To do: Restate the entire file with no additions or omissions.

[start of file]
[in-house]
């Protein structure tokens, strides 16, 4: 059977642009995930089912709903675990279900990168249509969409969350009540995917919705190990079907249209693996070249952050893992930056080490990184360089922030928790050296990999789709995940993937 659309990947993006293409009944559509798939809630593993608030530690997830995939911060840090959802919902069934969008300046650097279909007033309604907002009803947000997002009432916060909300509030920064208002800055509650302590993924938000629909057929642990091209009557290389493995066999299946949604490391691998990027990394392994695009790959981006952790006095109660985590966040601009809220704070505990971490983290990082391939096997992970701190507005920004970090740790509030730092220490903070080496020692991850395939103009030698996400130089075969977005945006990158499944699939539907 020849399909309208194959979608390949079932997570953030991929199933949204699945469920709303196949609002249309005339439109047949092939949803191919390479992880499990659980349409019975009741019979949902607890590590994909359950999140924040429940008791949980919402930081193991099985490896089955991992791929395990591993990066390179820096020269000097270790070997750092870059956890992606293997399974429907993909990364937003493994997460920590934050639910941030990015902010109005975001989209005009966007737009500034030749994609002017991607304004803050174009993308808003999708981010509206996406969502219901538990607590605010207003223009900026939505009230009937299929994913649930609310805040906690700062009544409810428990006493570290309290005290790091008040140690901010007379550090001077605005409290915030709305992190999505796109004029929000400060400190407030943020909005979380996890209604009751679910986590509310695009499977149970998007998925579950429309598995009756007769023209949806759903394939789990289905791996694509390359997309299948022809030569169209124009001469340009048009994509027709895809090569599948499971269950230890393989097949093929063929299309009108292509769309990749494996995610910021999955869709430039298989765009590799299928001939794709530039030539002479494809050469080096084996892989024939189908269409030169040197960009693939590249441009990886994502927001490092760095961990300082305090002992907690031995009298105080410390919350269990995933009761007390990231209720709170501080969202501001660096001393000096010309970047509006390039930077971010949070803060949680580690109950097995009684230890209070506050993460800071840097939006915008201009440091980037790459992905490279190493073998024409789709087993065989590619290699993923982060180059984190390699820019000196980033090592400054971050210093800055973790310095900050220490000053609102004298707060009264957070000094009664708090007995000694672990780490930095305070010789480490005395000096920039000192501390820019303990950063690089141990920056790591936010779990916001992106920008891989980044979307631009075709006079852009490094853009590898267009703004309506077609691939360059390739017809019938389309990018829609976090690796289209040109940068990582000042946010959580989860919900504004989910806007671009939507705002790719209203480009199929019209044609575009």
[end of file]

[in-house]
């Protein structure tokens, strides 16, 4: 059977642009995930089912709903675990279900990168249509969409969350009540995917919705190990079907249209693996070249952050893992930056080490990184360089922030928790050296990999789709995940993937 659309990947993006293409009944559509798939809630593993608030530690997830995939911060840090959802919902069934969008300046650097279909007033309604907002009803947000997002009432916060909300509030920064208002800055509650302590993924938000629909057929642990091209009557290389493995066999299946949604490391691998990027990394392994695009790959981006952790006095109660985590966040601009809220704070505990971490983290990082391939096997992970701190507005920004970090740790509030730092220490903070080496020692991850395939103009030698996400130089075969977005945006990158499944699939539907 020849399909309208194959979608390949079932997570953030991929199933949204699945469920709303196949609002249309005339439109047949092939949803191919390479992880499990659980349409019975009741019979949902607890590590994909359950999140924040429940008791949980919402930081193991099985490896089955991992791929395990591993990066390179820096020269000097270790070997750092870059956890992606293997399974429907993909990364937003493994997460920590934050639910941030990015902010109005975001989209005009966007737009500034030749994609002017991607304004803050174009993308808003999708981010509206996406969502219901538990607590605010207003223009900026939505009230009937299929994913649930609310805040906690700062009544409810428990006493570290309290005290790091008040140690901010007379550090001077605005409290915030709305992190999505796109004029929000400060400190407030943020909005979380996890209604009751679910986590509310695009499977149970998007998925579950429309598995009756007769023209949806759903394939789990289905791996694509390359997309299948022809030569169209124009001469340009048009994509027709895809090569599948499971269950230890393989097949093929063929299309009108292509769309990749494996995610910021999955869709430039298989765009590799299928001939794709530039030539002479494809050469080096084996892989024939189908269409030169040197960009693939590249441009990886994502927001490092760095961990300082305090002992907690031995009298105080410390919350269990995933009761007390990231209720709170501080969202501001660096001393000096010309970047509006390039930077971010949070803060949680580690109950097995009684230890209070506050993460800071840097939006915008201009440091980037790459992905490279190493073998024409789709087993065989590619290699993923982060180059984190390699820019000196980033090592400054971050210093800055973790310095900050220490000053609102004298707060009264957070000094009664708090007995000694672990780490930095305070010789480490005395000096920039000192501390820019303990950063690089141990920056790591936010779990916001992106920008891989980044979307631009075709006079852009490094853009590898267009703004309506077609691939360059390739017809019938389309990018829609976090690796289209040109940068990582000042946010959580989860919900504004989910806007671009939507705002790719209203480009199929019209044609575009």